Executive Order (E.O.) 12866, Regulatory Planning and Review; and E.O. 13563, Improving Regulation and Regulatory Review, direct agencies to assess all costs and benefits of available regulatory alternatives and, if regulation is necessary, to select regulatory approaches that maximize net benefits (including potential economic, environmental, public health and safety effects, distributive impacts, and equity). E.O. 13563 emphasizes the importance of quantifying both costs and benefits, of reducing costs, of harmonizing rules, and of promoting flexibility. The Office of Management and Budget, Office of Information and Regulatory Affairs, has determined that this is not a significant regulatory action as defined under section 3(f) of E.O. 12866 and, therefore, was not subject to review under section 6(b). This rule is not a major rule as defined at 5 U.S.C. 804(2).Start Printed Page 65560
This rule is not an E.O. 13771 regulatory action, because this rule is not significant under E.O. 12866.
VI. Regulatory Flexibility Act
Because a notice of proposed rulemaking and an opportunity for public comment are not required to be given for this rule under 41 U.S.C. 1707(a)(1) (see section III. of this preamble), the analytical requirements of the Regulatory Flexibility Act (5 U.S.C. 601 et seq.) are not applicable. Accordingly, no regulatory flexibility analysis is required, and none has been prepared.
VII. Paperwork Reduction Act
The rule does not contain any information collection requirements that require the approval of the Office of Management and Budget under the Paperwork Reduction Act (44 U.S.C. chapter 35).
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Jennifer Lee Hawes,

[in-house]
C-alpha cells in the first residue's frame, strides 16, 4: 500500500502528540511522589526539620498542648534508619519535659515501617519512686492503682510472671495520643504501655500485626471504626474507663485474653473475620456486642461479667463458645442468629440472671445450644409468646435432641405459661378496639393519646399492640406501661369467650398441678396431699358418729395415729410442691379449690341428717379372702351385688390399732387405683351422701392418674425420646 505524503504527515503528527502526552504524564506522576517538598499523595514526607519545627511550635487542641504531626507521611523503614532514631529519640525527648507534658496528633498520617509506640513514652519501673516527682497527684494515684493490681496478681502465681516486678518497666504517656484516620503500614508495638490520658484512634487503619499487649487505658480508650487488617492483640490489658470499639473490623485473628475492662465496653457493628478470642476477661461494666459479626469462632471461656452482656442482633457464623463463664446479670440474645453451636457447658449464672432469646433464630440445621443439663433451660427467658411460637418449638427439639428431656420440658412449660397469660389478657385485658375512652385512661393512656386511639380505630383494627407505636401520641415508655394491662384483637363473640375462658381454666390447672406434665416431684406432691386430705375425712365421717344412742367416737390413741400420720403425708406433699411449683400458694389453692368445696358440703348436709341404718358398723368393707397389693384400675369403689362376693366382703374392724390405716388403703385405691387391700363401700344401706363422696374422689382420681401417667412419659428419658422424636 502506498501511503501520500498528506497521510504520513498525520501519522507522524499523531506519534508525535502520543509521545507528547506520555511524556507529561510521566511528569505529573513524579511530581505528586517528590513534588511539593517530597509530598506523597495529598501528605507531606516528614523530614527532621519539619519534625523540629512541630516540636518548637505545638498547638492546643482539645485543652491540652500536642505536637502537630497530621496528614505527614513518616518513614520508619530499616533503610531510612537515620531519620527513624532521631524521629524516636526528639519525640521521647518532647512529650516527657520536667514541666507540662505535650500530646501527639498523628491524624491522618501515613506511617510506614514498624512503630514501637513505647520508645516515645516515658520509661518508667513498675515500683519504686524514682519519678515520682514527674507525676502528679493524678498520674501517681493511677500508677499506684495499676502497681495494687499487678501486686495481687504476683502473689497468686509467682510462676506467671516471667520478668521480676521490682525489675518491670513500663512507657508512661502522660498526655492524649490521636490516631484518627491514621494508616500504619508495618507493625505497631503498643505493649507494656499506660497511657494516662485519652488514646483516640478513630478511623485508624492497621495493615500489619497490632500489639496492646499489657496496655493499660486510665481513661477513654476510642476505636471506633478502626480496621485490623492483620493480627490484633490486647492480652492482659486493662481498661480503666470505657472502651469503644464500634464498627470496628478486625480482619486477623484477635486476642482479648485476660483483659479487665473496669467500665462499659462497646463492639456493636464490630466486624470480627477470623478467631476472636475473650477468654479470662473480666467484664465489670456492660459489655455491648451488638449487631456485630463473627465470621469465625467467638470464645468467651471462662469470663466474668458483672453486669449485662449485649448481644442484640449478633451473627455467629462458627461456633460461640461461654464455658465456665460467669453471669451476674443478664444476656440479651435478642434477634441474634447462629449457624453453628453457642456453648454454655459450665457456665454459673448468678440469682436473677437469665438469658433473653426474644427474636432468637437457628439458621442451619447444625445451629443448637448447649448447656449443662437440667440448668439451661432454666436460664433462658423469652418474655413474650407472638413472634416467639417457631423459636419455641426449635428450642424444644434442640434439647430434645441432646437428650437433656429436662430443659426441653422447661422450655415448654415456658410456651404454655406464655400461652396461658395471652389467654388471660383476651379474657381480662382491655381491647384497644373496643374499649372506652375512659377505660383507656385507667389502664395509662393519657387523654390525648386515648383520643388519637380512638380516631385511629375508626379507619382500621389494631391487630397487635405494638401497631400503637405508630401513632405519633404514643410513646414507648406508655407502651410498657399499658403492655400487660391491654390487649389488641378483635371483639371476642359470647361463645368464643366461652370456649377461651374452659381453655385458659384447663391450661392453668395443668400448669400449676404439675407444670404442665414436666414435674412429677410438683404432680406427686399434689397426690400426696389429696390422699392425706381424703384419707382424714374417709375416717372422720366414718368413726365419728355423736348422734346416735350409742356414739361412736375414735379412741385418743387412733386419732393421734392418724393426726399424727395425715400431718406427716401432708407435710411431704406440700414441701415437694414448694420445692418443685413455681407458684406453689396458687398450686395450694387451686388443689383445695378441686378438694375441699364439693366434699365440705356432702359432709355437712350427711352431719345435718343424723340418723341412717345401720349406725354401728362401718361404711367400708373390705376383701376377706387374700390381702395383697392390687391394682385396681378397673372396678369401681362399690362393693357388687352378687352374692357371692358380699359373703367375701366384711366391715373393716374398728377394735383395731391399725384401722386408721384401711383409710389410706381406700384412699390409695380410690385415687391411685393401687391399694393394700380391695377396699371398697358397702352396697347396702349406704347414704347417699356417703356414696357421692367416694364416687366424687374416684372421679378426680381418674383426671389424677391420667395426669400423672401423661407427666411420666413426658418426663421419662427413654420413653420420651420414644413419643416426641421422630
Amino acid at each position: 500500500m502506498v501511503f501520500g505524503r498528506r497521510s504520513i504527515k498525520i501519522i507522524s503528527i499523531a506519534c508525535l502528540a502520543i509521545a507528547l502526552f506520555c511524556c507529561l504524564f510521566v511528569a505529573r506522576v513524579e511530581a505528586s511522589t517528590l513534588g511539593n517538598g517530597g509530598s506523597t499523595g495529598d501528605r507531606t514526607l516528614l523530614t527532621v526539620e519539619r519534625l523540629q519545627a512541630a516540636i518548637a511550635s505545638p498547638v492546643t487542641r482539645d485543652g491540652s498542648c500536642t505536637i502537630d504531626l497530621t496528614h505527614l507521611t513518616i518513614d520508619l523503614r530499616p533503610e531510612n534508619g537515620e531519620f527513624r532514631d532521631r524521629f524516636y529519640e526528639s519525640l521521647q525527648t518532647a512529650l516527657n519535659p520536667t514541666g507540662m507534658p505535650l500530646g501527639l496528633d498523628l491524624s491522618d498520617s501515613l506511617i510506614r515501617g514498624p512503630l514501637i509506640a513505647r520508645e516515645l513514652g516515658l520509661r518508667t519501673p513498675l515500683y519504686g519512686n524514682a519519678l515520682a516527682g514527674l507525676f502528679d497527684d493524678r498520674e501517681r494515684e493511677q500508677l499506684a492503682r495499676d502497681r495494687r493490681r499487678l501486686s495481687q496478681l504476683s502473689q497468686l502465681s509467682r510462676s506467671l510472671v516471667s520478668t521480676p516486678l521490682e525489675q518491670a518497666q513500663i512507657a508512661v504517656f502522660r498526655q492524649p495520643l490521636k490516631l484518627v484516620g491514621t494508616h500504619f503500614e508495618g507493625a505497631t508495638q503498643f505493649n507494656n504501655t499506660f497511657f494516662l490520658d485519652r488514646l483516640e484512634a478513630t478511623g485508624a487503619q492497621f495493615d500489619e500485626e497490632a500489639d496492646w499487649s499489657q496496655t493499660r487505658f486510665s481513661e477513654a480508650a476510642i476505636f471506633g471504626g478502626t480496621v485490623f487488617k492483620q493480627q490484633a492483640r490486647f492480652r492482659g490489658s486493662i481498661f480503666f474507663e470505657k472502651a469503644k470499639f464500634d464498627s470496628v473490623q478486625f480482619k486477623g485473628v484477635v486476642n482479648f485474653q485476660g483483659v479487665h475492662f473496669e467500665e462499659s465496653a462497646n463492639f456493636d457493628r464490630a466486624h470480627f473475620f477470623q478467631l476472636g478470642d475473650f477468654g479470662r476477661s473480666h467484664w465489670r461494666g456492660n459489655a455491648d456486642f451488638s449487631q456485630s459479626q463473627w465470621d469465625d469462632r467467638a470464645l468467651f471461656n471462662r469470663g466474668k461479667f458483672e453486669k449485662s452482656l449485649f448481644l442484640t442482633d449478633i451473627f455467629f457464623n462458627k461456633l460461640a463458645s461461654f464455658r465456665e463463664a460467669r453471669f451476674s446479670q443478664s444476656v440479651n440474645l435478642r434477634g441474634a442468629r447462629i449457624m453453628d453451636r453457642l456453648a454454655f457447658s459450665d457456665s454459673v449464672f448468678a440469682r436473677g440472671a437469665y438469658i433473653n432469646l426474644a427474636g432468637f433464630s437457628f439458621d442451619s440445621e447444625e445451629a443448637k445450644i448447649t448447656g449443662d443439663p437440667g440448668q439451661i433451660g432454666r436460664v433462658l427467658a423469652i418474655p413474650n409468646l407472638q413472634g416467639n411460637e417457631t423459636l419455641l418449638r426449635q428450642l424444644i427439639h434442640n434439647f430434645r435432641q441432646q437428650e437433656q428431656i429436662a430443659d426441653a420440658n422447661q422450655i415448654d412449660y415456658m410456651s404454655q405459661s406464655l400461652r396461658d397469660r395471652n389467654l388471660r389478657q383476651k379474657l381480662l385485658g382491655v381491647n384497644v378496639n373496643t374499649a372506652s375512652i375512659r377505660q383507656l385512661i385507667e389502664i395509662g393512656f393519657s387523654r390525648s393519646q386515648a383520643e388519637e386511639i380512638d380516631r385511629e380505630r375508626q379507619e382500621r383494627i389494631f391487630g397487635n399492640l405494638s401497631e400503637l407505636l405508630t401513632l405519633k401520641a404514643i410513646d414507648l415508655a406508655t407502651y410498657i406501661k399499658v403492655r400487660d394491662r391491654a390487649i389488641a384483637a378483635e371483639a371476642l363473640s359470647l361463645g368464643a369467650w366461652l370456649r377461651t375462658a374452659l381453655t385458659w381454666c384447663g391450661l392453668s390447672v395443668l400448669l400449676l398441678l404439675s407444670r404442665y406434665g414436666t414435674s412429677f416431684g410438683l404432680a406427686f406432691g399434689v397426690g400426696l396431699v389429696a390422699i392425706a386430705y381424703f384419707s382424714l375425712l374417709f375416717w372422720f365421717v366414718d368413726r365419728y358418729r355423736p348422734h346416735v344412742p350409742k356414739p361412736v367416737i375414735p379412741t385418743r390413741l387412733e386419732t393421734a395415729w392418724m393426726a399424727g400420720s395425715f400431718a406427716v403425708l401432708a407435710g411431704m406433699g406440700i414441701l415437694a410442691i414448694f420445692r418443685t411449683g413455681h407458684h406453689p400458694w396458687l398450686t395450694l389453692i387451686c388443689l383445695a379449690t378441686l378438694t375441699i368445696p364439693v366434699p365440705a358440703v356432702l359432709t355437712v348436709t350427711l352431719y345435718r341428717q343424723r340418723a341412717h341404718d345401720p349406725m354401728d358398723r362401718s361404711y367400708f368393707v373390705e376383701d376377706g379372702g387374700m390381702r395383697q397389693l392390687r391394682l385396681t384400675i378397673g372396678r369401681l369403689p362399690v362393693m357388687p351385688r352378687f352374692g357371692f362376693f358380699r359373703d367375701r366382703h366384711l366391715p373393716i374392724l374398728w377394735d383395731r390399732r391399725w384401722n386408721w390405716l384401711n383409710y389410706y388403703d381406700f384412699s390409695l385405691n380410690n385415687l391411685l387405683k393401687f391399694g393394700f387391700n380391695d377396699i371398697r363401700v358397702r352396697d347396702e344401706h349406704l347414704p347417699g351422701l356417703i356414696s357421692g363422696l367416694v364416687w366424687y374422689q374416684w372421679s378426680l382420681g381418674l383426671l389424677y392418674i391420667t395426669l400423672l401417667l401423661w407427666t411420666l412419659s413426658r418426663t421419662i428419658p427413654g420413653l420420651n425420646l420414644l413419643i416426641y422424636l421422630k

Regulatory Control Officer, Defense Acquisition Regulations System.
Therefore, 48 CFR part 216 is amended as follows:
PART 216—TYPES OF CONTRACTS
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1. The authority citation for part 216 continues to read as follows: End Amendment Part
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2. Amend section 216.504 by— End Amendment Part
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a. Adding headings to paragraphs (c) and (c)(1); and End Amendment Part
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b. Revising paragraph (c)(1)(ii)(D). End Amendment Part
The additions and revision read as follows:
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(c) Multiple award preference— (1) Planning the acquisition. (ii)(D) A copy of each determination made in accordance with FAR 16.504(c)(1)(ii)(D) shall be submitted to the Director, Defense Procurement and Acquisition Policy, via the OUSD(AT&L)DPAP/CPIC email address at email@example.com.
(1) The authority to make the determination authorized in FAR 16.504(c)(1)(ii)(D)(1) shall not be delegated below the level of the senior procurement executive.
(i) In accordance with section 816 of the National Defense Authorization Act for Fiscal Year 2019 (Pub. L. 115-232), when making the determination at FAR 16.504(c)(1)(ii)(D)(1)(i), the agency head shall determine that the task or delivery orders expected under the contract are so integrally related that only a single source can “efficiently perform the work,” instead of “reasonably perform the work” as required by the FAR.
[FR Doc. 2018-27560 Filed 12-20-18; 8:45 am]
BILLING CODE 5001-06-P